By: Eastern Eye Staff
FROM sushi burritos to Belgian chocolate- coated dates, the UK halal market is giving businesses plenty of food for thought. More entrepreneurs are focusing on food for the Muslim community, with a number of American-style restaurants and dessert parlours opening up across the country.
And with the economy worth around £800 million in the UK, firms are offering more adventurous cuisine, including rib eye steaks and bubblegum milk shakes. The new trend is for burger eateries, with Fat Burger, Big Fat Gourmet and Big Moe’s Diner all opening a branch in London this year.
Sheraz Ahmed is a director at Big Moe’s, which is based on an American diner with a jukebox playing 1950s music, a table shaped like a Cadillac car, and large red leather booths.
Ahmed told Eastern Eye he is planning to open three more diners in the capital this year due to demand.
“For our parents’ generation, halal food and eating out wasn’t part of the culture; they didn’t have the disposable income,” he said. “The second and third generation look at food differently. It’s part of their social life and they’re more informed about food and quality. “They are exposed to places like Dubai and the Middle East, which has given them ideas and expectations. People are more critical of high-quality meats, steaks and burgers. They are going away from the cheap takeaway set up.”
The menu at the diner includes halal lamb and beef steaks, jumbo burgers containing onion rings, and hot dogs along with ice-cream shakes. Among the ideas suggested by customers for the Big Moe’s menu are an English breakfast burger, a bubble gum and mango milkshake, and a chilli and chocolate burger.
Ahmed, who runs the branches in the Whitechapel and Beckton area, added: “The inspiration for Big Moe’s was the lack of themed family friendly eateries with quality food. “Ours is a 1950s diner with American spirit. Then, you didn’t hear of processed and pre-made food. All our food is made fresh daily.”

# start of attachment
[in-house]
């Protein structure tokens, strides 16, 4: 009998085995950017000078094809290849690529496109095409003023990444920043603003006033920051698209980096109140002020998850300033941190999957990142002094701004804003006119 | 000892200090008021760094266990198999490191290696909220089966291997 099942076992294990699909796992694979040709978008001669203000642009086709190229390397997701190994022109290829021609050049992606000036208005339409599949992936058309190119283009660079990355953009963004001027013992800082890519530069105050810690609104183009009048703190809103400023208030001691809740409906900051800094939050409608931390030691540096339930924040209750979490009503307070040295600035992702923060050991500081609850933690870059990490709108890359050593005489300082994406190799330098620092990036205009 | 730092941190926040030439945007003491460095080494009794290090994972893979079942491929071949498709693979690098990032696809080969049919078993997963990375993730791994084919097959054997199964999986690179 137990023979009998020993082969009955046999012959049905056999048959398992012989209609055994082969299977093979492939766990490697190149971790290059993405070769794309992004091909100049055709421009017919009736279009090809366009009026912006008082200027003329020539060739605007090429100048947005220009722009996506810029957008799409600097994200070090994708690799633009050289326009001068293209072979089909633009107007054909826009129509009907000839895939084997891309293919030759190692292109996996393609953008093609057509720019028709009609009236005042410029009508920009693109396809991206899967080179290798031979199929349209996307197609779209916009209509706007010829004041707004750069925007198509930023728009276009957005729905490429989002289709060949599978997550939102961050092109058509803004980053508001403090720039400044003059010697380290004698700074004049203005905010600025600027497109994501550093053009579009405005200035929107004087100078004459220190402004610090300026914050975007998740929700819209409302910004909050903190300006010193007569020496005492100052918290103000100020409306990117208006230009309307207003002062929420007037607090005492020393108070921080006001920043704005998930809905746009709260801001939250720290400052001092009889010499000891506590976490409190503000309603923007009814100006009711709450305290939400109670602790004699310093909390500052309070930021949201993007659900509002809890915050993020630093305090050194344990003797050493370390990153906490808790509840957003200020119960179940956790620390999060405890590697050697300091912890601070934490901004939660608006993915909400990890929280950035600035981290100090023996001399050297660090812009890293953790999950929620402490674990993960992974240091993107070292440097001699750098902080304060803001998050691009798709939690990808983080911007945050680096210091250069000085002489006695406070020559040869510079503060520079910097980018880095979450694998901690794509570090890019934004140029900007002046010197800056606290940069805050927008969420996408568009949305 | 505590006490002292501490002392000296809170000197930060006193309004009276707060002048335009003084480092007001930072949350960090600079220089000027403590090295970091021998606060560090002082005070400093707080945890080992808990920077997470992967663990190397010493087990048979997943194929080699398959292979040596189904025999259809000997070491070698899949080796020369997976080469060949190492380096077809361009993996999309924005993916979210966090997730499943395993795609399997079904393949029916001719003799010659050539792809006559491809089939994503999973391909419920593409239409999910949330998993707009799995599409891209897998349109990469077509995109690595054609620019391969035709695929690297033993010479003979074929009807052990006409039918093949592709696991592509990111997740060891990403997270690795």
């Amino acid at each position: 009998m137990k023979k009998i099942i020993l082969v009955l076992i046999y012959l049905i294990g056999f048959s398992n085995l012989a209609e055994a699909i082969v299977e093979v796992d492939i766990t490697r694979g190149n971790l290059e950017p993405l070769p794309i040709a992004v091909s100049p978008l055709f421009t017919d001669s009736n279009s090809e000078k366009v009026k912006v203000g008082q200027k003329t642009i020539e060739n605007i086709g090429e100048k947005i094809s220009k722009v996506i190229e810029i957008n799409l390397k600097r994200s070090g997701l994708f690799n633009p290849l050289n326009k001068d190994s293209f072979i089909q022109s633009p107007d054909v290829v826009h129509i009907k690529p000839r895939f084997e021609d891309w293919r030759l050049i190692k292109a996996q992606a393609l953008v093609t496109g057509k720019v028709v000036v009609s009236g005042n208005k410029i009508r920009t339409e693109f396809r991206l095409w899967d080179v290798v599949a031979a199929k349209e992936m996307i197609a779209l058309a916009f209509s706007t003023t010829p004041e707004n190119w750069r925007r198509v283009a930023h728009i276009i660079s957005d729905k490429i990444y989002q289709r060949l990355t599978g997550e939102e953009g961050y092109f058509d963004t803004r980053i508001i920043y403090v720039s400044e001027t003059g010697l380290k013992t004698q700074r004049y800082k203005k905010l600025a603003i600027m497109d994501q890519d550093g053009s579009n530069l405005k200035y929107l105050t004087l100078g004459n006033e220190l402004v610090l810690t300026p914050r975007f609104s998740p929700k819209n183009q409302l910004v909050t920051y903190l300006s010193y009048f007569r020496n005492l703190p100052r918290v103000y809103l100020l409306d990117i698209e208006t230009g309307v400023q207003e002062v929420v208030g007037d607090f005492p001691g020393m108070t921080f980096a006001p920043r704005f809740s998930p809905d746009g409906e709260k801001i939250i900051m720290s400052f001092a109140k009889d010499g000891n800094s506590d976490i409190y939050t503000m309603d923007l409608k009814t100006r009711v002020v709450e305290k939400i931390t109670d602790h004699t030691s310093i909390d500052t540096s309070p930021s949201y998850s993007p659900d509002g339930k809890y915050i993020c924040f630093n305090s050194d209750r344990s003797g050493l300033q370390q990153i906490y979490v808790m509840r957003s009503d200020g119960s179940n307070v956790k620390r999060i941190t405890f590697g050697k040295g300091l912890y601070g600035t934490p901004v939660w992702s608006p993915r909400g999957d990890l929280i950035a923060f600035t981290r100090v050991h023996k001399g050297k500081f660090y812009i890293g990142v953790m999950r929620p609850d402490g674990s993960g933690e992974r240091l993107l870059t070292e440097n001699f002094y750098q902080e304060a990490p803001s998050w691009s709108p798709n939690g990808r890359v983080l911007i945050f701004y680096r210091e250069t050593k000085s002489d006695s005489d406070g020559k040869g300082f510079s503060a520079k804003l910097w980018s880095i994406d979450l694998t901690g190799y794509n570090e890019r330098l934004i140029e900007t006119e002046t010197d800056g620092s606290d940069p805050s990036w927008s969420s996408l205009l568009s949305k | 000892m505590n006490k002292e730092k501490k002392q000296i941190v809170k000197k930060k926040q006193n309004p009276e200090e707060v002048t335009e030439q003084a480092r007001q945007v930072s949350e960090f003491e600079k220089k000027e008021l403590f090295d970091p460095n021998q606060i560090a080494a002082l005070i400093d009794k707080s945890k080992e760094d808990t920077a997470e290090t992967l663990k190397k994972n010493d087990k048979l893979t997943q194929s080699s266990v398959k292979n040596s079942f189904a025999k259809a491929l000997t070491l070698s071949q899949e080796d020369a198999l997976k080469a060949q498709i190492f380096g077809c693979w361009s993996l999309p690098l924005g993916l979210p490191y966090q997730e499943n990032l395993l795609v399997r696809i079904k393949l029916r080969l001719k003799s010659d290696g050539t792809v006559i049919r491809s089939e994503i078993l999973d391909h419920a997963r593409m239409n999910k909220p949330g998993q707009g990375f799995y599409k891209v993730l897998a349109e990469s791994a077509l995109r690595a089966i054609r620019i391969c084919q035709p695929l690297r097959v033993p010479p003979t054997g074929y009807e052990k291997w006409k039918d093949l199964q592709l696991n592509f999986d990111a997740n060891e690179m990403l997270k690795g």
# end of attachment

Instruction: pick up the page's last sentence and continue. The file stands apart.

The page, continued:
The halal sector is forecast to be worth more than £2 trillion by the end of this decade, according to the State of the Global Islamic Economy report, and is growing at nearly double the rate of the global economy generally.
Imran Kausar, a co-founder of halal meat brand Haloodies, said another reason for the shift in tastes is the identity of young followers of Islam. He told Eastern Eye: “The millennial Muslims, those born from 1980 onwards, is our target market group.
“Their parents identify themselves as Indian, Pakistani or Sri Lankan, for example, whereas the current generation identify themselves by their religion, London Muslim or Manchester Muslim.
“It’s this shift in identity which has led to a shift in tastes. They like South Asian food but want to expand their culinary horizons and are exposed to more cultures. US food is popular across the board.”
Ali Imdad, a former contestant on TV programme The Great British Bake Off, runs a dessert restaurant in Birmingham that offers alcohol-free mint mojitos and raspberry spice mocktails.
He said: “The halal food scene is really growing. Someone who has a bit more disposable income to spend on food is not just looking for chicken and chips anymore, we have so many options now.”